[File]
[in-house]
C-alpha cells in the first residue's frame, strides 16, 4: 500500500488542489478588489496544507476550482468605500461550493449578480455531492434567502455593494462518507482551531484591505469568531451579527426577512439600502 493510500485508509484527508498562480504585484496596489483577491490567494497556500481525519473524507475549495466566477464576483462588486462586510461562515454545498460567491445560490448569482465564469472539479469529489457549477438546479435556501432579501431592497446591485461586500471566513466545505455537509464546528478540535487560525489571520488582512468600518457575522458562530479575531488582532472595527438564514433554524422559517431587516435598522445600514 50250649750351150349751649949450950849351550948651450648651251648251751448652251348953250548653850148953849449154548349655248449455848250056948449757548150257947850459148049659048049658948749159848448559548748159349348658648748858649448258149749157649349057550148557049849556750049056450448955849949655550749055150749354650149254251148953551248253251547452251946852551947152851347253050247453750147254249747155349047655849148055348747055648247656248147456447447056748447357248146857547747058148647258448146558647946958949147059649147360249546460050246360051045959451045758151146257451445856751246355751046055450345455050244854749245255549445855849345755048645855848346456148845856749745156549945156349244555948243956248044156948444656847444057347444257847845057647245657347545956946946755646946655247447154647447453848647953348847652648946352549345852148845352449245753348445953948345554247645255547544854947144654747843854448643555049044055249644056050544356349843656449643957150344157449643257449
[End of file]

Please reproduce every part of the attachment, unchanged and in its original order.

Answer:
[in-house]
C-alpha cells in the first residue's frame, strides 16, 4: 500500500488542489478588489496544507476550482468605500461550493449578480455531492434567502455593494462518507482551531484591505469568531451579527426577512439600502 493510500485508509484527508498562480504585484496596489483577491490567494497556500481525519473524507475549495466566477464576483462588486462586510461562515454545498460567491445560490448569482465564469472539479469529489457549477438546479435556501432579501431592497446591485461586500471566513466545505455537509464546528478540535487560525489571520488582512468600518457575522458562530479575531488582532472595527438564514433554524422559517431587516435598522445600514 50250649750351150349751649949450950849351550948651450648651251648251751448652251348953250548653850148953849449154548349655248449455848250056948449757548150257947850459148049659048049658948749159848448559548748159349348658648748858649448258149749157649349057550148557049849556750049056450448955849949655550749055150749354650149254251148953551248253251547452251946852551947152851347253050247453750147254249747155349047655849148055348747055648247656248147456447447056748447357248146857547747058148647258448146558647946958949147059649147360249546460050246360051045959451045758151146257451445856751246355751046055450345455050244854749245255549445855849345755048645855848346456148845856749745156549945156349244555948243956248044156948444656847444057347444257847845057647245657347545956946946755646946655247447154647447453848647953348847652648946352549345852148845352449245753348445953948345554247645255547544854947144654747843854448643555049044055249644056050544356349843656449643957150344157449643257449